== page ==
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    • HELECTRICITY
    • H02GENERATION; CONVERSION OR DISTRIBUTION OF ELECTRIC POWER
    • H02JCIRCUIT ARRANGEMENTS OR SYSTEMS FOR SUPPLYING OR DISTRIBUTING ELECTRIC POWER; SYSTEMS FOR STORING ELECTRIC ENERGY
    • H02J7/00Circuit arrangements for charging or depolarising batteries or for supplying loads from batteries
    • H02J7/0068Battery or charger load switching, e.g. concurrent charging and load supply
    • EFIXED CONSTRUCTIONS
    • E21EARTH DRILLING; MINING
    • E21BEARTH DRILLING, e.g. DEEP DRILLING; OBTAINING OIL, GAS, WATER, SOLUBLE OR MELTABLE MATERIALS OR A SLURRY OF MINERALS FROM WELLS
    • E21B41/00Equipment or details not covered by groups E21B15/00 - E21B40/00
    • E21B41/0085Adaptations of electric power generating means for use in boreholes
    • HELECTRICITY
    • H01BASIC ELECTRIC ELEMENTS
    • H01GCAPACITORS; CAPACITORS, RECTIFIERS, DETECTORS, SWITCHING DEVICES OR LIGHT-SENSITIVE DEVICES, OF THE ELECTROLYTIC TYPE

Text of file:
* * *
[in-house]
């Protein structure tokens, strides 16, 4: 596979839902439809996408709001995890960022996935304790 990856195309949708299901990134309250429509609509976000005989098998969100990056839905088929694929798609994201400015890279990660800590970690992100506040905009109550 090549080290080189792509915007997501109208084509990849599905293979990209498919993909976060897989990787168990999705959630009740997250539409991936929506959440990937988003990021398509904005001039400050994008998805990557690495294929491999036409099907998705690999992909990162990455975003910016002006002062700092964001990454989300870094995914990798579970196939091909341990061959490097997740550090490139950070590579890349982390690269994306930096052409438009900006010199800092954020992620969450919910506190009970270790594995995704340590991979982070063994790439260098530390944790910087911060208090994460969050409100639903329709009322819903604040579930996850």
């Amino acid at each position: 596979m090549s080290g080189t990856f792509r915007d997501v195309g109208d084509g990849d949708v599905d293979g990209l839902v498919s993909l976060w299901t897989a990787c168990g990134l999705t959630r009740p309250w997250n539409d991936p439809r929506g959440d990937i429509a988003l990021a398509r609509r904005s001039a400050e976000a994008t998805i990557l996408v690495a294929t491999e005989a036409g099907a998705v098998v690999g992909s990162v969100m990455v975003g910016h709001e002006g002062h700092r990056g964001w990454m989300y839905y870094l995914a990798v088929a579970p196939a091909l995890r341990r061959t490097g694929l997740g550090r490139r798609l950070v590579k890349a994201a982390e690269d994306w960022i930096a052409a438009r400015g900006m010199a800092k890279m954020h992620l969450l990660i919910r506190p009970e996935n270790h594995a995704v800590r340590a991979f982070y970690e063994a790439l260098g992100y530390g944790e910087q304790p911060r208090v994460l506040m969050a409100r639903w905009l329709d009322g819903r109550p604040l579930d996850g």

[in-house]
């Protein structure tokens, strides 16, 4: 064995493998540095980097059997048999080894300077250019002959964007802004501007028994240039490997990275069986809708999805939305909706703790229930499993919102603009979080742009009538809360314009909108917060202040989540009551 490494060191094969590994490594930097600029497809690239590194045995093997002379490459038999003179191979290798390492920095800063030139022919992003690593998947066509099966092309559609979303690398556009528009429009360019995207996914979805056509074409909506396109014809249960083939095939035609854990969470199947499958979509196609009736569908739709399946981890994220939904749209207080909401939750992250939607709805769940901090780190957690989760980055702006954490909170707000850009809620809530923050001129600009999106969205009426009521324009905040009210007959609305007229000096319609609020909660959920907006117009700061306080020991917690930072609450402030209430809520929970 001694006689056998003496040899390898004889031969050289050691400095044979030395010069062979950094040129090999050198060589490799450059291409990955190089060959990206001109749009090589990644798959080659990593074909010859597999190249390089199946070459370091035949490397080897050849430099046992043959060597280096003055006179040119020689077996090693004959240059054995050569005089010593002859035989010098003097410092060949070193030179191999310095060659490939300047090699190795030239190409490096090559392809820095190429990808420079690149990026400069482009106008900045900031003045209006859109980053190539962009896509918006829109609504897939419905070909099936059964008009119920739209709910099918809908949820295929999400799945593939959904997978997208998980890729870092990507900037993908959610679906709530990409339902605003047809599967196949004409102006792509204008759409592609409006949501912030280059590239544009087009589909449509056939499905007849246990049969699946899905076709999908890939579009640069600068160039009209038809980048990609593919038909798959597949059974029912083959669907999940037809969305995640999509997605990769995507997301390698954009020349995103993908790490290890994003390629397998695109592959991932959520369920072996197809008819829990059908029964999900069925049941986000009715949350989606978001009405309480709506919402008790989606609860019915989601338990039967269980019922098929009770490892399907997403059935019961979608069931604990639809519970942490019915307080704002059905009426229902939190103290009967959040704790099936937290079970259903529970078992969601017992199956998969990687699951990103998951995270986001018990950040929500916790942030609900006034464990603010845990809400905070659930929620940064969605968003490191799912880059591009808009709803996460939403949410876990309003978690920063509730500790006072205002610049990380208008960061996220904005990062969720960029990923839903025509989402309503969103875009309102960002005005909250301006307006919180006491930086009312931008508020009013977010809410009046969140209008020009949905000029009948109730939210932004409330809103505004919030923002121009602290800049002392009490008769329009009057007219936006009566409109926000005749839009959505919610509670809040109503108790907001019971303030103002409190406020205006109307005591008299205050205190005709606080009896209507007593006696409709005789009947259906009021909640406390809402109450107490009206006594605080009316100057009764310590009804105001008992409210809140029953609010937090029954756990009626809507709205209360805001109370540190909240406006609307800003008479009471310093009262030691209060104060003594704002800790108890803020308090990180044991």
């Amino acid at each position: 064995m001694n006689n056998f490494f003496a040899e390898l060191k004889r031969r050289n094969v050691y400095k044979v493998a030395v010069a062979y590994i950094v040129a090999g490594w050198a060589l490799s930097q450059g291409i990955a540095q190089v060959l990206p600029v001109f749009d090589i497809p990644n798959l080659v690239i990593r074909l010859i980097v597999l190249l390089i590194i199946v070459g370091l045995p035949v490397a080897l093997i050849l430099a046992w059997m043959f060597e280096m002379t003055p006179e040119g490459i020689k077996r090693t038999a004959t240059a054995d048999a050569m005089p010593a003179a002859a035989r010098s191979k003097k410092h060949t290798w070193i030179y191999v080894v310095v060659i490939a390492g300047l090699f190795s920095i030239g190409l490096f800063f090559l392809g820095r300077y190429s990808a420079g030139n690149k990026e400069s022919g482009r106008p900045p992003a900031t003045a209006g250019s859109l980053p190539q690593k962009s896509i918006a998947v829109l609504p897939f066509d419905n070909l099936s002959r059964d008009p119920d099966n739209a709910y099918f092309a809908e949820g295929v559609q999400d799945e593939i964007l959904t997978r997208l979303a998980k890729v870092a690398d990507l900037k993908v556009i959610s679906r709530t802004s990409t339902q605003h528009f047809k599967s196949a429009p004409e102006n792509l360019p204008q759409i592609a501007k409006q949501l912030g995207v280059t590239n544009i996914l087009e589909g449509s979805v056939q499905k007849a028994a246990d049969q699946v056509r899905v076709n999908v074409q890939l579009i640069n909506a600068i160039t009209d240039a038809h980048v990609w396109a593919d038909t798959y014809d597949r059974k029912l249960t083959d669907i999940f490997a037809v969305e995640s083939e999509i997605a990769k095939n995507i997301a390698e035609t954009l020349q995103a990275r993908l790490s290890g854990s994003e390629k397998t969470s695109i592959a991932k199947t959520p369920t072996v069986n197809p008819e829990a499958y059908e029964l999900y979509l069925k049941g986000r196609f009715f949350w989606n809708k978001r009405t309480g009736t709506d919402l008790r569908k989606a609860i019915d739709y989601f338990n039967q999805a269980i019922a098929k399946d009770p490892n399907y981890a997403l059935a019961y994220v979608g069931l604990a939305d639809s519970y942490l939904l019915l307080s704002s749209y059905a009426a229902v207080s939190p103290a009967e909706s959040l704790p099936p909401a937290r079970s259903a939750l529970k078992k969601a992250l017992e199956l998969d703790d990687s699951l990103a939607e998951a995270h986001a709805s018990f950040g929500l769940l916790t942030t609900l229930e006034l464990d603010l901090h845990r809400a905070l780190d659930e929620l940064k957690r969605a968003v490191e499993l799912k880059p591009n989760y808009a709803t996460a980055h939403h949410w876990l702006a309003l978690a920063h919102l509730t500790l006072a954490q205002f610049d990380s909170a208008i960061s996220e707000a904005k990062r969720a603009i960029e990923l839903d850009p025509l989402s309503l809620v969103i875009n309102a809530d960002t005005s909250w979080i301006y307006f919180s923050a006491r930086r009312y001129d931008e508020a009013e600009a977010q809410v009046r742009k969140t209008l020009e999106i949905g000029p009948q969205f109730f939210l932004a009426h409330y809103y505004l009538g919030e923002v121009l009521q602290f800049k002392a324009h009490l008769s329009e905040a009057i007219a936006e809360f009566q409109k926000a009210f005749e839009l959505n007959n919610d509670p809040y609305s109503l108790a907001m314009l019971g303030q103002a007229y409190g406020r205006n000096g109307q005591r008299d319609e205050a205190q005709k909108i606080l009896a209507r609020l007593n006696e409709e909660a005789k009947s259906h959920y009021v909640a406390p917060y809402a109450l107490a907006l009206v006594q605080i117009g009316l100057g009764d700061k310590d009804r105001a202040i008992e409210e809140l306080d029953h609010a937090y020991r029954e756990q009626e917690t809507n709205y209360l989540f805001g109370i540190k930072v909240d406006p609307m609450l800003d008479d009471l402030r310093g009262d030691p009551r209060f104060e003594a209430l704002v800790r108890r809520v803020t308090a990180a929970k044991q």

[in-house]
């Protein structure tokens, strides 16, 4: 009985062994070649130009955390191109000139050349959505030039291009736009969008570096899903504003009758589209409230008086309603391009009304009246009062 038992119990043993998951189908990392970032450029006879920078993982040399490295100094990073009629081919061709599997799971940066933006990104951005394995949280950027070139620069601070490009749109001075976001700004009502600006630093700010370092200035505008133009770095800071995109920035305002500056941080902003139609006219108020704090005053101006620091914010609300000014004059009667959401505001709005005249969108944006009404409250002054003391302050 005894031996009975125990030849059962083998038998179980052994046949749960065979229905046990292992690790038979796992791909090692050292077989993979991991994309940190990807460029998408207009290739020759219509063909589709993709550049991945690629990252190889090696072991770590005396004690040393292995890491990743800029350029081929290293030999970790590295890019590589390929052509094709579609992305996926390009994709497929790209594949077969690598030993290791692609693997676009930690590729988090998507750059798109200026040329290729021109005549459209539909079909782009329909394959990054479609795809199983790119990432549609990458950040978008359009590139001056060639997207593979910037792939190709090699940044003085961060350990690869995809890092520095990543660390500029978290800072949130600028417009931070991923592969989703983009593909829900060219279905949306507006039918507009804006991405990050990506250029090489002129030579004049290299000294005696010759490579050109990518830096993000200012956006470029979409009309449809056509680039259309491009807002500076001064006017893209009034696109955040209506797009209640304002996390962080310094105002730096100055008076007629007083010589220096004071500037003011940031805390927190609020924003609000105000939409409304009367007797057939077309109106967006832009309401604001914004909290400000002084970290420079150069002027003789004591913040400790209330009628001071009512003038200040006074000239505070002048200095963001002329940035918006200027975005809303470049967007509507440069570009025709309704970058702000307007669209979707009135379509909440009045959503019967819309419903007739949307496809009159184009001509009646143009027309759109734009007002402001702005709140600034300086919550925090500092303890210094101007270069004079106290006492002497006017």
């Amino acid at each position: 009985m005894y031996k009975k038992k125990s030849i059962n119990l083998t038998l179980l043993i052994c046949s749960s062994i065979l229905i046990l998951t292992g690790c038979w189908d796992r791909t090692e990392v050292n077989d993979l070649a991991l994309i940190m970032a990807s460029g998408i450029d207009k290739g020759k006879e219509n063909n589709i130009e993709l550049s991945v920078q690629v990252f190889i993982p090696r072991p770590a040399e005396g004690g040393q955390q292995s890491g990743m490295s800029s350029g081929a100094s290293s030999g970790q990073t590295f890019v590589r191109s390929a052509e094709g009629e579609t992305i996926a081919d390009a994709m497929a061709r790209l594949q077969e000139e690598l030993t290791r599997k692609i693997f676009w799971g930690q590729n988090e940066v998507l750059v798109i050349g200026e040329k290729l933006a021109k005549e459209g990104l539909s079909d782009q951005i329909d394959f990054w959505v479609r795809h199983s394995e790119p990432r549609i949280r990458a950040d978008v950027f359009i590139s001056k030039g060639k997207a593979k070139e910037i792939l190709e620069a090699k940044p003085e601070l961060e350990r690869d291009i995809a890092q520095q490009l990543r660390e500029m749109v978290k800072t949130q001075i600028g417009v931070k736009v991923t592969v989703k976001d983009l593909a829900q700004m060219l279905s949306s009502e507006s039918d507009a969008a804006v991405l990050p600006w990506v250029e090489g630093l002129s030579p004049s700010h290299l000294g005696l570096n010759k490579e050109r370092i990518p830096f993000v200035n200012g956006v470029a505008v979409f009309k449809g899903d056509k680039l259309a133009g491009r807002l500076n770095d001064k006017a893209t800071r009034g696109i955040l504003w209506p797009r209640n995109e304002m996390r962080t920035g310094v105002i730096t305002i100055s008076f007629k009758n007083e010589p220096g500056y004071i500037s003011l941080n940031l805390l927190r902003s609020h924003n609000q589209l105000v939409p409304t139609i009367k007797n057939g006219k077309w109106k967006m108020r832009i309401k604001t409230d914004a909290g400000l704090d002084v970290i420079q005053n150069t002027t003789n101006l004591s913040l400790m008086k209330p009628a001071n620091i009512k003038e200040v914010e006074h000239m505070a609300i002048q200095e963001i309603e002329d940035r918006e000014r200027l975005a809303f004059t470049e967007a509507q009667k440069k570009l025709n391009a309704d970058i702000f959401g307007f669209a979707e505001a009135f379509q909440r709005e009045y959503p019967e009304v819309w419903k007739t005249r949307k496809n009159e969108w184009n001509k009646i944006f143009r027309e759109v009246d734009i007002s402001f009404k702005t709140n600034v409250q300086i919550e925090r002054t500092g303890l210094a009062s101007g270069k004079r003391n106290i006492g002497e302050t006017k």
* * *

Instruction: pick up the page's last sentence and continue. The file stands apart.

• H01G11/00Hybrid capacitors, i.e. capacitors having different positive and negative electrodes; Electric double-layer [EDL] capacitors [EDLCs]; Processes specially adapted for the manufacture thereof or of parts thereof
    • H01G11/08Structural combinations, e.g. assembly or connection, of hybrid or EDL capacitors with other electric components, at least one hybrid or EDL capacitor being the main component
    • HELECTRICITY
    • H01BASIC ELECTRIC ELEMENTS
    • H01GCAPACITORS; CAPACITORS, RECTIFIERS, DETECTORS, SWITCHING DEVICES OR LIGHT-SENSITIVE DEVICES, OF THE ELECTROLYTIC TYPE